An ugly side to Facebook

Here are some pages that Facebook currently DOES NOT allow: “Breastfeeding” and “Reconstructive surgery.” Pages the site DOES allow: “Beat her up” and “Rape jokes.”


Two years ago, Facebook users began to pick up on a number of dishearteningly popular pro-rape and sexual-assault pages including: “What’s 10 inches and gets girls to have sex with me? My knife.”

Despite policies clearly banning content that is “hateful,” “threatening” or “incites violence,” Facebook initially refused to take down such pages and told people that, in the most tone-deaf way possible, they were “just a joke.”

In a statement, Mark Zuckerberg also told BBC that, “It is very important to point out that what one person finds offensive another can find entertaining, just as telling a rude joke won’t get you thrown out of your local pub, it won’t get you thrown off Facebook.”

Eventually, FB did decide to delete some hate pages. All it took was two months, dozens of negative articles, a massive Twitter campaign (#notfunnyFacebook), and tens of thousands of petition signatures (a petition gained 186,000 signatures).

However, a BuzzFeed article posted Tuesday showed that the site didn’t take down all posts. Here are just a few of the many examples that are still allowed:

A picture of a young woman holding a sign that reads: “30 percent of women killed are murdered by their boyfriends or husbands.” Beneath the photo is the caption: “30 percent of women should have just shut the (hell) up.”

A close up picture of a woman’s taped mouth. The caption: “Don’t Wrap It And Tap It, Tape Her And Rape Her.”

A user tried to report the last photo on May 26. Facebook’s reply, “Thanks for your report. We reviewed the photo you reported, but found it doesn’t violate Facebook’s Community Standard on hate speech, which included posts or photos that attack a person based on their race, ethnicity, national origin, religion, sex, gender, sexual orientation, disability, or medical condition.”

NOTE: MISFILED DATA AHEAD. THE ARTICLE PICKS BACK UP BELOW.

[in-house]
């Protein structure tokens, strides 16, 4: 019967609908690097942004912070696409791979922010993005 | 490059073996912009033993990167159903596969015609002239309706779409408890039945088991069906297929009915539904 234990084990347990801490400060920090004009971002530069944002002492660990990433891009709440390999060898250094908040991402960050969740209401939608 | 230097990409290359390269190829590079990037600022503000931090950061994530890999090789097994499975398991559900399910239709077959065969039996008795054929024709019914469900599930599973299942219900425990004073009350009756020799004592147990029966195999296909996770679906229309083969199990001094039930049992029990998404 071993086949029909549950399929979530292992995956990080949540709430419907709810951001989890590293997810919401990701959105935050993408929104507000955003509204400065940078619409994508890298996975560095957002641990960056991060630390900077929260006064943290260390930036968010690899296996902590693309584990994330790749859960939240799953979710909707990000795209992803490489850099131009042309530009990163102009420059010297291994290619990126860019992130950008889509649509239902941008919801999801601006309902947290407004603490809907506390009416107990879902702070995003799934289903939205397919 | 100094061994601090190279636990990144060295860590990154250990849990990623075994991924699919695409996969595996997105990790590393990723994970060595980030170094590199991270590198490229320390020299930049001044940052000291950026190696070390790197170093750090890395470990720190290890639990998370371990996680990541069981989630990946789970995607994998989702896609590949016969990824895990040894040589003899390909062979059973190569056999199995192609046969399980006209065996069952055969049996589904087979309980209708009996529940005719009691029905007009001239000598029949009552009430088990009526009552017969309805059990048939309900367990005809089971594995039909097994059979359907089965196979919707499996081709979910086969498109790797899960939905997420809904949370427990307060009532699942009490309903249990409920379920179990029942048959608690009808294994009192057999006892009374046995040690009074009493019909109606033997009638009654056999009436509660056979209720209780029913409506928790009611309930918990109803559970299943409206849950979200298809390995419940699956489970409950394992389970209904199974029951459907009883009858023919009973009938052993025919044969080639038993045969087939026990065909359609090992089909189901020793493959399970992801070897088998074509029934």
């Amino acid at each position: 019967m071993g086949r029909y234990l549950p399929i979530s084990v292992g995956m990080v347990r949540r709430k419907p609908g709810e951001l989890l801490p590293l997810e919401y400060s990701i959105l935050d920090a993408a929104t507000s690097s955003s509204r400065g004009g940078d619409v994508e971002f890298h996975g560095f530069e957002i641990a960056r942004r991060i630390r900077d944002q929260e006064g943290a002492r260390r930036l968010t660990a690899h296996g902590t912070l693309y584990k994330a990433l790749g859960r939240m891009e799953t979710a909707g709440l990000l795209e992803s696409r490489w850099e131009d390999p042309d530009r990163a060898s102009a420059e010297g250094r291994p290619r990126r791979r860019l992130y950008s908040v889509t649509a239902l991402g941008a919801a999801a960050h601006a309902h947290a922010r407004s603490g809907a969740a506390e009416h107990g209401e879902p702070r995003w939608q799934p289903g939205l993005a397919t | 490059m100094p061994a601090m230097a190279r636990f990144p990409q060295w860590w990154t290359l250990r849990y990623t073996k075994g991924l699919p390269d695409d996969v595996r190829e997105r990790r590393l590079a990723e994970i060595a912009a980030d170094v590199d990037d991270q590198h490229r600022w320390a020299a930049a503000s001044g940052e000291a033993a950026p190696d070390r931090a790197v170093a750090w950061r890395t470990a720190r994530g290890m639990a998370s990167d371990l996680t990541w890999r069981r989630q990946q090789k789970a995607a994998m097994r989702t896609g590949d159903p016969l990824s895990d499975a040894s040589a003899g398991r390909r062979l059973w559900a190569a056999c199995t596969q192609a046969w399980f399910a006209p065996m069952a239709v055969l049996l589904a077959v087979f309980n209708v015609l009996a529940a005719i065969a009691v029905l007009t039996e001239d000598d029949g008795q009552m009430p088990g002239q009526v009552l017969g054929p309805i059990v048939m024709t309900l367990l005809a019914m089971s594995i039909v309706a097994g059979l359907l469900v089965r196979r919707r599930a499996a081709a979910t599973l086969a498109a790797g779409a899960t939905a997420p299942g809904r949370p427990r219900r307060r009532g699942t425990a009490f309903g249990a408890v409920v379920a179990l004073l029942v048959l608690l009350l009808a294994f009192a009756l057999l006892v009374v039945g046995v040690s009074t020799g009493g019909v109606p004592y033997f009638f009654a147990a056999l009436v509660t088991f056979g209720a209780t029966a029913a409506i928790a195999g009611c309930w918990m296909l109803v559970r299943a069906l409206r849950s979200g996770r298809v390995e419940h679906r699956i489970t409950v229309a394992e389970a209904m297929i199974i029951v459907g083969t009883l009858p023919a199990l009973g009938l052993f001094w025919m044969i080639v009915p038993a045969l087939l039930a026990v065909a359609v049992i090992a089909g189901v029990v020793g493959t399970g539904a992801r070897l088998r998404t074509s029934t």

A clear example of Facebook’s double standards over moderation is this: a female FB user had a double mastectomy due to breast cancer. She posted photo of her breastless chest, which she tattooed a multicolored bra over. She wanted to convey that she was strong and feminine. Within 24 hours, the site removed the post, citing the photo as “offensive” due to nudity.

On the flip side, earlier this year, the page “This Is Why Indian Girls Are Raped” required multiple reportings, being banned and then unbanned, before being finally taken down for good.

Activists on Twitter and Tumblr have been organizing under the #FBrape hashtag. Many have questioned Sheryl Sandberg, chief operating officer of Facebook and self-described on Twitter as a “mother of two, wife of an awesome guy, friend to many great women,” why she would allow such material to be posted.

Many claim freedom of speech. Others argue that some people (i.e. feminists) can’t take a joke.

As history and statistics show time and again, many things start as a joke, become normalized and then turn into reality. Posts like this encourage violence against women because it shows that society condones it.

Sarah T. Schwab is a Sunday OBSERVER contributor and Fredonia State graduate. Send comments to

or view her Web site at